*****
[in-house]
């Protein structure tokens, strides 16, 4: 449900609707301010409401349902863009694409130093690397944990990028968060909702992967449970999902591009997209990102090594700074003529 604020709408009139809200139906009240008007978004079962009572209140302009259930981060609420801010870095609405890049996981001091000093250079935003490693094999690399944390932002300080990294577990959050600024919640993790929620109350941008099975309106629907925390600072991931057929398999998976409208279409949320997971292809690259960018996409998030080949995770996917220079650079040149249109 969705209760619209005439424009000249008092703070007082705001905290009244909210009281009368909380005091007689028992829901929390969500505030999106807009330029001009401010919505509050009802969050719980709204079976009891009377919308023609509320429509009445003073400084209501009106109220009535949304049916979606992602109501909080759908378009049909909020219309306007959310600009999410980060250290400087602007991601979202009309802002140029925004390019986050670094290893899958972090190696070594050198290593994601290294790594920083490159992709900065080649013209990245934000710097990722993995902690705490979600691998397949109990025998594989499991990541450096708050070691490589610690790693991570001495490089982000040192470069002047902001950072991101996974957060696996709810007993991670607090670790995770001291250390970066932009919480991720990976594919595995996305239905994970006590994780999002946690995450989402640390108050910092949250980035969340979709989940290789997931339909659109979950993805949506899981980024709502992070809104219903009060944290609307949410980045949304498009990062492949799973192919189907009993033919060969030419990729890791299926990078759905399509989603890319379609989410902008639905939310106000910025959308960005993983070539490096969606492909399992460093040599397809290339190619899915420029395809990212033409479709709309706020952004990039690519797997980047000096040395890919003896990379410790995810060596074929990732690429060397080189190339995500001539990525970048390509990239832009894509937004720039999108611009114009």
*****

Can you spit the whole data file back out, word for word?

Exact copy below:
[in-house]
């Protein structure tokens, strides 16, 4: 449900609707301010409401349902863009694409130093690397944990990028968060909702992967449970999902591009997209990102090594700074003529 604020709408009139809200139906009240008007978004079962009572209140302009259930981060609420801010870095609405890049996981001091000093250079935003490693094999690399944390932002300080990294577990959050600024919640993790929620109350941008099975309106629907925390600072991931057929398999998976409208279409949320997971292809690259960018996409998030080949995770996917220079650079040149249109 969705209760619209005439424009000249008092703070007082705001905290009244909210009281009368909380005091007689028992829901929390969500505030999106807009330029001009401010919505509050009802969050719980709204079976009891009377919308023609509320429509009445003073400084209501009106109220009535949304049916979606992602109501909080759908378009049909909020219309306007959310600009999410980060250290400087602007991601979202009309802002140029925004390019986050670094290893899958972090190696070594050198290593994601290294790594920083490159992709900065080649013209990245934000710097990722993995902690705490979600691998397949109990025998594989499991990541450096708050070691490589610690790693991570001495490089982000040192470069002047902001950072991101996974957060696996709810007993991670607090670790995770001291250390970066932009919480991720990976594919595995996305239905994970006590994780999002946690995450989402640390108050910092949250980035969340979709989940290789997931339909659109979950993805949506899981980024709502992070809104219903009060944290609307949410980045949304498009990062492949799973192919189907009993033919060969030419990729890791299926990078759905399509989603890319379609989410902008639905939310106000910025959308960005993983070539490096969606492909399992460093040599397809290339190619899915420029395809990212033409479709709309706020952004990039690519797997980047000096040395890919003896990379410790995810060596074929990732690429060397080189190339995500001539990525970048390509990239832009894509937004720039999108611009114009």